About the Artist

William Dean Sarno

Toyoko Katsumata

The Kim Family

Suguru Hiraide

Beanie Kaman

Cha Ki Youl

Toko Tokunaga

Rikuo Ueda

Prawat Laucharoen

Michael Freitas Wood

Dan Nadaner

Graham Goddard

Razmik Samvelts

Geoff Mitchell

James Patrick Finnegan

Luis Becerra

Mark Griffin

Sallie Whistler Marcucci

Kamol Tassananchalee

Ramone Muñoz

Kunio Ohashi

Janet Mackaig

Pat Berger

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Ramone Muñoz

As a metropolis located on a western coastline, the Los Angeles region occupies a marriage of the monolithic and expansive. The mountains running through it are visible from the majority of our windows, inherently the picture of stillness and solidity. For those familiar with them, it is understood that they also represent change and movement, the geological children of fault lines, continental shift, a ring of fire. Occasionally they speak in an abrupt and even ominous language. They send slides of rock, perhaps including a home or two, they channel sudden outbursts of flooding between steep slopes, and famously become incandescent with flame and smoke, altering the cityscape before resting again with a transformed charcoal skin. Primarily, the mountains appear steady and fixed, despite the understanding that they are the product of gradual movement, it is as though sheer scale and presence locks them down simultaneously. Over the mountains towards the east lie vast tracts of desert, while the direction of sunset stretches into the ocean horizon, and each has its own expanse of movement to observe. The natural, monumental character of the region speaks of a scale of time that is practically beyond human sense, but is completely characterized by change, entropy and shift.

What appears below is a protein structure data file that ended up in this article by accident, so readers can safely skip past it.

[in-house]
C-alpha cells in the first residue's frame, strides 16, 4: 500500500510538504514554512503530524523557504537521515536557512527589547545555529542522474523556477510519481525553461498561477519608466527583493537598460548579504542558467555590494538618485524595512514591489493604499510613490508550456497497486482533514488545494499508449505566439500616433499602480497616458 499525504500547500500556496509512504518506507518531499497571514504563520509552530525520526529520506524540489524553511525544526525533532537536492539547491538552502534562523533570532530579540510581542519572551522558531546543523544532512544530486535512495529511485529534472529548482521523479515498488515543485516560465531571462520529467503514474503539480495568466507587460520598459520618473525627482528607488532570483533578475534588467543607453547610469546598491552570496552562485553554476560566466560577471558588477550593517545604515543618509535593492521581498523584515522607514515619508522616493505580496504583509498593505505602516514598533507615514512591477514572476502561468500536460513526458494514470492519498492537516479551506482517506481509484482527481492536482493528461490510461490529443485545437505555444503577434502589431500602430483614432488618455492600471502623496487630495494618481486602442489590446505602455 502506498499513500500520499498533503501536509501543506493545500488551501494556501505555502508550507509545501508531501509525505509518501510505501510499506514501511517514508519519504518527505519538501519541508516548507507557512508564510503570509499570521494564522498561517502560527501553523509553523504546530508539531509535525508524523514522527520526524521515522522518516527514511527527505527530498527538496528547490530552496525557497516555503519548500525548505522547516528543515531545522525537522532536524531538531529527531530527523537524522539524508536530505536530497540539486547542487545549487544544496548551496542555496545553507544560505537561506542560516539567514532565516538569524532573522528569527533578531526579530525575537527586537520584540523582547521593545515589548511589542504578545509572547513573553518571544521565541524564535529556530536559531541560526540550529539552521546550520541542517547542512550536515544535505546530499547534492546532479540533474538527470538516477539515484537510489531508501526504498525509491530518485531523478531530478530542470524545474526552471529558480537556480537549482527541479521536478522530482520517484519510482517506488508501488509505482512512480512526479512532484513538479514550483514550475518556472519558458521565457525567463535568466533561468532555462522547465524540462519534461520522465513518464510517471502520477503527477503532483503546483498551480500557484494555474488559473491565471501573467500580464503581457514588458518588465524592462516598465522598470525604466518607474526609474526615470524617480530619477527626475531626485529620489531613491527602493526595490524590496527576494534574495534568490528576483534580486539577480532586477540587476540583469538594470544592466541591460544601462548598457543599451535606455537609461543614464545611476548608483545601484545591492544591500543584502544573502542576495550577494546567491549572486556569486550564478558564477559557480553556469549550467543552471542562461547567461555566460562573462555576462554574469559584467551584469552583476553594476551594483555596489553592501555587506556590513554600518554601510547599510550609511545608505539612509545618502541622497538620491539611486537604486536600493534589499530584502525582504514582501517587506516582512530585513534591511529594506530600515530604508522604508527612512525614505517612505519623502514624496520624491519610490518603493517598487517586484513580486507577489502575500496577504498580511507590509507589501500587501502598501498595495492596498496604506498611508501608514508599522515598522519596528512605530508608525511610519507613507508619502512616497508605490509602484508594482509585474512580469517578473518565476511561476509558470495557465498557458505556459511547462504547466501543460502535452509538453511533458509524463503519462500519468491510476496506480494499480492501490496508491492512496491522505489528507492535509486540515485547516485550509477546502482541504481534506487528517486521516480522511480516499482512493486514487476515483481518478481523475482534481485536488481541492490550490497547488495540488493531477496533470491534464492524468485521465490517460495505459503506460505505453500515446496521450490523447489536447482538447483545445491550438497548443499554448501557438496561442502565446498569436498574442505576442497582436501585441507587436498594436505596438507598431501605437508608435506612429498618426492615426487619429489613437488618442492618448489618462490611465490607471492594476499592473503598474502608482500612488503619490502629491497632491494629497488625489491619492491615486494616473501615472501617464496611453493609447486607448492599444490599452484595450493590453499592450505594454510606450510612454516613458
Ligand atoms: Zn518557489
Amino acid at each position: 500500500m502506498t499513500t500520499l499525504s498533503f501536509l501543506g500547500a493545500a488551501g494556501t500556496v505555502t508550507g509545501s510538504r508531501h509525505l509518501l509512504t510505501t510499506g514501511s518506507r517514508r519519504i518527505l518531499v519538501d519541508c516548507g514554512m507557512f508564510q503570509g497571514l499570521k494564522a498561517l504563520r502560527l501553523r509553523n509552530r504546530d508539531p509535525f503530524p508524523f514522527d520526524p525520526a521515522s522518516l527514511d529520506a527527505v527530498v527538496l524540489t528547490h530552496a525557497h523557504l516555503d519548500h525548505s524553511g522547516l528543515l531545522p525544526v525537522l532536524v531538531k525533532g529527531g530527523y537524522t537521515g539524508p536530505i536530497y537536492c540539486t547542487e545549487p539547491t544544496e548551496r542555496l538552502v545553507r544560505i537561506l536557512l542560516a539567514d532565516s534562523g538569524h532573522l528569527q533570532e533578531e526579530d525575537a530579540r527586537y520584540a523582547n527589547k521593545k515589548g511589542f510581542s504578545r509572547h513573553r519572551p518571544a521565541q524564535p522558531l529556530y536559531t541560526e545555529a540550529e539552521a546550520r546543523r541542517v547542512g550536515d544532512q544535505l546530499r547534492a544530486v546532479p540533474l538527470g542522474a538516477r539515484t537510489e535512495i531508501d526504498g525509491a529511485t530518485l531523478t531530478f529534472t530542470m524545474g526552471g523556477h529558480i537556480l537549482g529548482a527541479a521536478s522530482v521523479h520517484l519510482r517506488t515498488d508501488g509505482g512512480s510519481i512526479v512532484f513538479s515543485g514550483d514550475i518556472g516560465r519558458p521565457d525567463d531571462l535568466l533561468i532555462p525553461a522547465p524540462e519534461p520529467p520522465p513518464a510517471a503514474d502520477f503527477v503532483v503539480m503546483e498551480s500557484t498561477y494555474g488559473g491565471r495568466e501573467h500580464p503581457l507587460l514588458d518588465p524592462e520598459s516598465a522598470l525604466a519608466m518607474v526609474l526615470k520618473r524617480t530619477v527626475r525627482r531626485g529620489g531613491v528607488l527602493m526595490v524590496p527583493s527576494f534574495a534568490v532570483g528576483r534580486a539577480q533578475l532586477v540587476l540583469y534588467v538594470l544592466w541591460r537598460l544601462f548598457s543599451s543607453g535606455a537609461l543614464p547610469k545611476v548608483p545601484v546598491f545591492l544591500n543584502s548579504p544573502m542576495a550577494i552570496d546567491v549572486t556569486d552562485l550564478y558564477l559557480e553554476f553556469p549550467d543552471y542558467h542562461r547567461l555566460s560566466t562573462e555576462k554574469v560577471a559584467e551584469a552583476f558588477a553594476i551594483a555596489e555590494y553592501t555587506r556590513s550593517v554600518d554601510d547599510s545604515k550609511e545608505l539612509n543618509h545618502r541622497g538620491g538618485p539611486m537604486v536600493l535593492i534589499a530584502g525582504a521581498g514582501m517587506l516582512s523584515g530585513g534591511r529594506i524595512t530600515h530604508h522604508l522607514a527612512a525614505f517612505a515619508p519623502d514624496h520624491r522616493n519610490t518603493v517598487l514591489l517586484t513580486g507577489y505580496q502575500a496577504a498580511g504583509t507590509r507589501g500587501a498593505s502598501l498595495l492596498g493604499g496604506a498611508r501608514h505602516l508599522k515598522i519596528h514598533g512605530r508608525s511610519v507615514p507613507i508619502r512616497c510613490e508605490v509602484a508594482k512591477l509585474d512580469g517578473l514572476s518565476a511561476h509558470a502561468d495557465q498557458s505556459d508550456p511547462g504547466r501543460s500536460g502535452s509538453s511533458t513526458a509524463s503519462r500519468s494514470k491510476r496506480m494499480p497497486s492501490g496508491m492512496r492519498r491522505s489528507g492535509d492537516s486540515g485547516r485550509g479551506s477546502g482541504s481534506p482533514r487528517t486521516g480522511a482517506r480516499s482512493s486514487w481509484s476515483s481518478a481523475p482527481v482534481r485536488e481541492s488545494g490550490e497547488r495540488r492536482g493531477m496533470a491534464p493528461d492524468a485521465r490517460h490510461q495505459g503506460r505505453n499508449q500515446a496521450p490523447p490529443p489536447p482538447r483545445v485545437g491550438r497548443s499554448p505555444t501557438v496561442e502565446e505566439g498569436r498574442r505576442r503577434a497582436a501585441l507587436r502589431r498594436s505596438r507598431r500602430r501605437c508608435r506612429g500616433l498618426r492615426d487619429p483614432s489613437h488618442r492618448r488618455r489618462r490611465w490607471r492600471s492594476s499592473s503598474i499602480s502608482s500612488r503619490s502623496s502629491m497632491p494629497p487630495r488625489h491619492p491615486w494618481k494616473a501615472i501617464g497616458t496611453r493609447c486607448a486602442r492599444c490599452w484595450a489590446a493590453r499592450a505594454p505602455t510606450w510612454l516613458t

Ramone Muñoz has an uncanny capacity for capturing in his paintings evidence of this particularly monolithic, shifting and weathering face in time. His paintings are clearly abstract and inviting for their interplay of earthen colors, overlapping softness and edge, light and dark. They reveal the artist’s expressed fascination with geology, time, and decay. He finds a fascinating parallel between the grand scale of eroding topography and the extent to which buildings, especially enhanced in archaeological monuments, eventually crumble and collapse.

In 2009 the artist presented a series of paintings that were inspired by the Icelandic Towers of Vik, capturing elements of this geologic time, the sharp presence of rock formations and the attrition of the expansive sea. In a previous exhibit several years prior entitled Shift Series, we find in the continuum of his work something akin to the private research journals of time traveler. An artist whose eye has developed a keen and manifestly human response to the sublimated elements that comprise the marriage of form and change.

Muñoz is also noted for what one could call the microcosmic scale in his work. As with the mountains, one sees a particular vantage from across the city, and another walking in their midst, stopping to look into grit of the soil and the ecology of the chaparral. His canvases possess another layer to observe in their surfaces, revealing a meditative, carefully worked process that really underlines the depth of meaning he finds at the heart of his inquiry. Far beyond a brush with beauty, the more prominent features and monuments of natural marvel and human superstructure are well known for their capacity to become sacrosanct destinations for contemplation. Such landmarks are magnets for meaning, reverie, and ways to consider mortality and permanence, and in the artist’s response and also his workmanship we are transported to an essentially novel human activity.